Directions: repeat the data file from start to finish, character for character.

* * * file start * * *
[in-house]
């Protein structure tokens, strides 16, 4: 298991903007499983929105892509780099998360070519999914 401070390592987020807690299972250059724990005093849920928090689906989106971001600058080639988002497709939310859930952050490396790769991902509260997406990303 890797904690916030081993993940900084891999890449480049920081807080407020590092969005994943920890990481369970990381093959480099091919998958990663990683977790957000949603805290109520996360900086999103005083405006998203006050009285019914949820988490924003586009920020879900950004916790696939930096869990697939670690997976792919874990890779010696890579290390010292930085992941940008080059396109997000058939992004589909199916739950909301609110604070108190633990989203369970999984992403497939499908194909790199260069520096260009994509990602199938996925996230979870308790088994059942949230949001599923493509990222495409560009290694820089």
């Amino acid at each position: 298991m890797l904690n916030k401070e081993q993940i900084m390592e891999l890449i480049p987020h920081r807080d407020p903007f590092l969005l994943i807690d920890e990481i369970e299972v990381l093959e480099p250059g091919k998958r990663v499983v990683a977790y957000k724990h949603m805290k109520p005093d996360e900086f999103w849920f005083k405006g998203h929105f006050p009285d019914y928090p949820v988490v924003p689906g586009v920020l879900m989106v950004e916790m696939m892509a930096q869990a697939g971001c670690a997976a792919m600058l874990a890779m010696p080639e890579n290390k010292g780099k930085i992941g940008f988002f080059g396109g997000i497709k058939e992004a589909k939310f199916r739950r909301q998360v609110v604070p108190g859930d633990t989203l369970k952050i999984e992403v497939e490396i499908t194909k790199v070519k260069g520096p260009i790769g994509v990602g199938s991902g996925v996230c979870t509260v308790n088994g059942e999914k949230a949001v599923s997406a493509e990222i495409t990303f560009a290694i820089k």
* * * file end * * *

[in-house]
């Protein structure tokens, strides 16, 4: 298991903007499983929105892509780099998360070519999914 401070390592987020807690299972250059724990005093849920928090689906989106971001600058080639988002497709939310859930952050490396790769991902509260997406990303 890797904690916030081993993940900084891999890449480049920081807080407020590092969005994943920890990481369970990381093959480099091919998958990663990683977790957000949603805290109520996360900086999103005083405006998203006050009285019914949820988490924003586009920020879900950004916790696939930096869990697939670690997976792919874990890779010696890579290390010292930085992941940008080059396109997000058939992004589909199916739950909301609110604070108190633990989203369970999984992403497939499908194909790199260069520096260009994509990602199938996925996230979870308790088994059942949230949001599923493509990222495409560009290694820089």
């Amino acid at each position: 298991m890797l904690n916030k401070e081993q993940i900084m390592e891999l890449i480049p987020h920081r807080d407020p903007f590092l969005l994943i807690d920890e990481i369970e299972v990381l093959e480099p250059g091919k998958r990663v499983v990683a977790y957000k724990h949603m805290k109520p005093d996360e900086f999103w849920f005083k405006g998203h929105f006050p009285d019914y928090p949820v988490v924003p689906g586009v920020l879900m989106v950004e916790m696939m892509a930096q869990a697939g971001c670690a997976a792919m600058l874990a890779m010696p080639e890579n290390k010292g780099k930085i992941g940008f988002f080059g396109g997000i497709k058939e992004a589909k939310f199916r739950r909301q998360v609110v604070p108190g859930d633990t989203l369970k952050i999984e992403v497939e490396i499908t194909k790199v070519k260069g520096p260009i790769g994509v990602g199938s991902g996925v996230c979870t509260v308790n088994g059942e999914k949230a949001v599923s997406a493509e990222i495409t990303f560009a290694i820089k």